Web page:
Dhaka – Non-resident Bangladeshis will have their rights to contest in elections and do political activism back home as the government drafted a citizenship law, a senior minister said on Thursday.
Law, Justice and Parliamentary Affairs Minister Anisul Huq came up with the information as per the Citizenship Act of 2016. The proposed legislation will be placed before parliament for an enactment.
“We will not enact any law that will go against the non-resident Bangladeshi,” the minister told a discussion on the draft law in Dhaka. The Centre for Non-resident Bangladeshis arranged the seminar.
According to state-run Bangladesh Sangbadsangstha news agency, the seminar was also attended by Prime Minister’s International Affairs Adviser Gowher Rizvi. Centre for NRB chairperson Shekil Chowdhury presented the keynote paper.
More than 11.3 million Bangladeshi nationals are engaged in different professions and are contributing to national economy sending hard-earned remittance back home. The minister acknowledged their contribution and said the government would not do anything that goes against the Bangladeshi Diaspora.
The government will now properly define, specify, change and modify few clauses and sections of the drafted law to dispel confusions.
“Expatriate Bangladeshis will not be deprived of their inherent property,” he said adding that the proposed Citizenship Act, 2016, would not create any discrimination among the citizens and will not eliminate the rights of the expatriate Bangladeshis.
Rizvi underscored the need for strengthening the emotional attachment of expatriate Bangladeshis to the country rather than pushing them out.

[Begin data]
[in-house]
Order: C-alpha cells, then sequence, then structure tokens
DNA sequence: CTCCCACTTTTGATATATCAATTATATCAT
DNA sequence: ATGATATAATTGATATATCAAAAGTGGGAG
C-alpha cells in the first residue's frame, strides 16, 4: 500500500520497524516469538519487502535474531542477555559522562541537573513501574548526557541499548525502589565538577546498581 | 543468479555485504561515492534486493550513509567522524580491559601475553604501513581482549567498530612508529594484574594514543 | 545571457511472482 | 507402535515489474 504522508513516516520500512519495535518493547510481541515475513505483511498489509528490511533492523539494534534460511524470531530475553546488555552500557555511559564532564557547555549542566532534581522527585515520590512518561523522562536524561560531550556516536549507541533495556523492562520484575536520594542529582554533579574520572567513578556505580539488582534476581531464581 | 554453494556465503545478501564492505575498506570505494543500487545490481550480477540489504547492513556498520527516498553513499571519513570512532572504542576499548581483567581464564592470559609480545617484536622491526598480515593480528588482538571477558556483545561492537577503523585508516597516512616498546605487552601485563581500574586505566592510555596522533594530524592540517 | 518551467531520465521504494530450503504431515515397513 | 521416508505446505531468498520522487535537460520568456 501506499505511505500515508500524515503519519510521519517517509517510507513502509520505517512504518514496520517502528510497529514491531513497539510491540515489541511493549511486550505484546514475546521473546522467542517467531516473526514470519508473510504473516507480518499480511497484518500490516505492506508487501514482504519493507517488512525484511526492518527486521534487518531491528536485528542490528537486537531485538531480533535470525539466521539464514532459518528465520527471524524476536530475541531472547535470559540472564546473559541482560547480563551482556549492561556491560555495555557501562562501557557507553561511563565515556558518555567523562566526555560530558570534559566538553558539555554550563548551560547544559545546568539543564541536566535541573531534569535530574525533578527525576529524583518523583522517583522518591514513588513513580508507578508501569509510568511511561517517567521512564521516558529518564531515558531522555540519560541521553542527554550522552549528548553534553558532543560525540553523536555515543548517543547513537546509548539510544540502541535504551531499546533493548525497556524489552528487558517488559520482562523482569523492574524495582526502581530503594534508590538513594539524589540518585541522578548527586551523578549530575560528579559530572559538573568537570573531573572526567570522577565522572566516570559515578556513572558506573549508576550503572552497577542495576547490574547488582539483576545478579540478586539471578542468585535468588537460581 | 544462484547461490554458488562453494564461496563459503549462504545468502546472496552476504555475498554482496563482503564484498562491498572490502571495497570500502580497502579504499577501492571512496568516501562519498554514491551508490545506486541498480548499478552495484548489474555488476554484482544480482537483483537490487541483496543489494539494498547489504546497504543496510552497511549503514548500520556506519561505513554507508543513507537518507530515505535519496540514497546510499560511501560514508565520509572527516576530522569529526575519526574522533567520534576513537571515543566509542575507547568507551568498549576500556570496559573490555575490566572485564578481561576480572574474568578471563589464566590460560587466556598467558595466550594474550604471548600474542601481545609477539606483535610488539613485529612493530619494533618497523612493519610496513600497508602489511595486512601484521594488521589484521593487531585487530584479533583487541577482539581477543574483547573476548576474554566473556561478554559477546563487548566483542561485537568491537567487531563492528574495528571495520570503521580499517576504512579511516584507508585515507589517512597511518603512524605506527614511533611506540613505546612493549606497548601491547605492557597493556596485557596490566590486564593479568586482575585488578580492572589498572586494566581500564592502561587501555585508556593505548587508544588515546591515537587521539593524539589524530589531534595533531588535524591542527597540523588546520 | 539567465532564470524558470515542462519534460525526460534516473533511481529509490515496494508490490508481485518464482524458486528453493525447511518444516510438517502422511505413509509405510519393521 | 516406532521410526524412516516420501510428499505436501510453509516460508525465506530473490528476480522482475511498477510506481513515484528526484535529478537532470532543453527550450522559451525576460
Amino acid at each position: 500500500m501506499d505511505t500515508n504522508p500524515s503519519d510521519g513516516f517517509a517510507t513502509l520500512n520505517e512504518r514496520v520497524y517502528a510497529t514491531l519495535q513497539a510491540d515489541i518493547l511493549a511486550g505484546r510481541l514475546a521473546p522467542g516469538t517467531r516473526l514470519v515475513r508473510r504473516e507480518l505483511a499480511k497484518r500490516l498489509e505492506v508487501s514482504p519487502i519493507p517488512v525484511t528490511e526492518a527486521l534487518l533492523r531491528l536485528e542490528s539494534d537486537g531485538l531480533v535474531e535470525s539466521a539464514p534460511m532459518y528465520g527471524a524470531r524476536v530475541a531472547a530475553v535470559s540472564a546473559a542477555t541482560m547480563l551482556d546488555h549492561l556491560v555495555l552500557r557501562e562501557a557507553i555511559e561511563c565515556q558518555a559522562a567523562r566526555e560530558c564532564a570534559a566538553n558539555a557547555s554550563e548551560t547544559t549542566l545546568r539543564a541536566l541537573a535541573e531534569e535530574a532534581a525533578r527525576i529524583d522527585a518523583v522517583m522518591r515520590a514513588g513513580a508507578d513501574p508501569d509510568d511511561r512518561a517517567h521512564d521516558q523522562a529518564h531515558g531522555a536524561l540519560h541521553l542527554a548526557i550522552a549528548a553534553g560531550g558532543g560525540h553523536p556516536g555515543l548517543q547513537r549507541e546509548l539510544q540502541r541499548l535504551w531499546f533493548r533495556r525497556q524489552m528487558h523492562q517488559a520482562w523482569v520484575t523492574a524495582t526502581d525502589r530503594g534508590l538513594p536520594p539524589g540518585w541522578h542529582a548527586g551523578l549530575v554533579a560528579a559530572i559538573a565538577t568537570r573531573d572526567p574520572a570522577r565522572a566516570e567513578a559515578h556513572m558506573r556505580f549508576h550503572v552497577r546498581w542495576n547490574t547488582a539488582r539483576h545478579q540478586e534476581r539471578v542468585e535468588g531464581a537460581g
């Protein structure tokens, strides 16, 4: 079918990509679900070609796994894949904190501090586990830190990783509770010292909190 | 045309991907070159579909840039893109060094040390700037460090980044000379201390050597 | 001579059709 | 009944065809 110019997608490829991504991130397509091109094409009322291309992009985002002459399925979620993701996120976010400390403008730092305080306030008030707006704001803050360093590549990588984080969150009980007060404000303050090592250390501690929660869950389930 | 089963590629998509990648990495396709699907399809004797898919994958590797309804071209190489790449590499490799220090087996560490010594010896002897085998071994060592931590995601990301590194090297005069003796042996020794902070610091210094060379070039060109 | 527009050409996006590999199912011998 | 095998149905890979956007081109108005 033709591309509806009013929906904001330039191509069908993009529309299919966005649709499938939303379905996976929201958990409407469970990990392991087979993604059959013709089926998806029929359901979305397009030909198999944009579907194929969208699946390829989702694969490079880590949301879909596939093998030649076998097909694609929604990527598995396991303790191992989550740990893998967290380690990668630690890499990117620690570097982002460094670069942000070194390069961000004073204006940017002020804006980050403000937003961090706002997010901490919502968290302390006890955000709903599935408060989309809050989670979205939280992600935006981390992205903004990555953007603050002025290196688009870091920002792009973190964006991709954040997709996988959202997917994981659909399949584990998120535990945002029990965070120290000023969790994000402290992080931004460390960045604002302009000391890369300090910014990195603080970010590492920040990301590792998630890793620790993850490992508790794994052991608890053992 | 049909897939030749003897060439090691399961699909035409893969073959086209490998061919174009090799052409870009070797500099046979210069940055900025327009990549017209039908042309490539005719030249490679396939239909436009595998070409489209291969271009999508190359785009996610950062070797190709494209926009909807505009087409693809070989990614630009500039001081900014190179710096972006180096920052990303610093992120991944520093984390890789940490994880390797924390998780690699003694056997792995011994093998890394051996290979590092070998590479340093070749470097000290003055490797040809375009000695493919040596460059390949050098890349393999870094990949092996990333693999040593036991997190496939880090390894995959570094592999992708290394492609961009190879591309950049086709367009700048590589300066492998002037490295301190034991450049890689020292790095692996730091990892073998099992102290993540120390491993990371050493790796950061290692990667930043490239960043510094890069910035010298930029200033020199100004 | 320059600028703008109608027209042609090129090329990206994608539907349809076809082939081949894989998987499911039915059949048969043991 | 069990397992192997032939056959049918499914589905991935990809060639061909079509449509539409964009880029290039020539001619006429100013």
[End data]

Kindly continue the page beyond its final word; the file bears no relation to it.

“Passport is nothing but a travel pass. But nationality is embedded to the heart, it makes attachment to the soil, people, country and to the society. So, we should not push the expatriate Bangladeshis out from us,” he said.
The adviser said expatriate Bangladeshis had played a crucial role in Bangladesh’s 1971 Liberation War so that Father of the Nation Bangabandhu Sheikh Mujibur Rahman announced dual citizenship to all non-resident Bangladeshis.
Shekil Chowdhury urged the government to formulate the Citizenship Act considering the interests and universal human rights of expatriated Bangladeshis, who are sending over 15 billion US dollar remittance every year.
“Every expatriate Bangladeshis facilitate on an average five family members. In this way, at least 6.50 crore people are being benefited by them,” he said.
Legislative and Parliamentary Affairs Secretary Mohammad Shahidul Haque, Director General of Department of Immigration and Passports Major General Md Masud Rezwan and senior jurist Shahdeen Malik, among others, addressed the roundtable.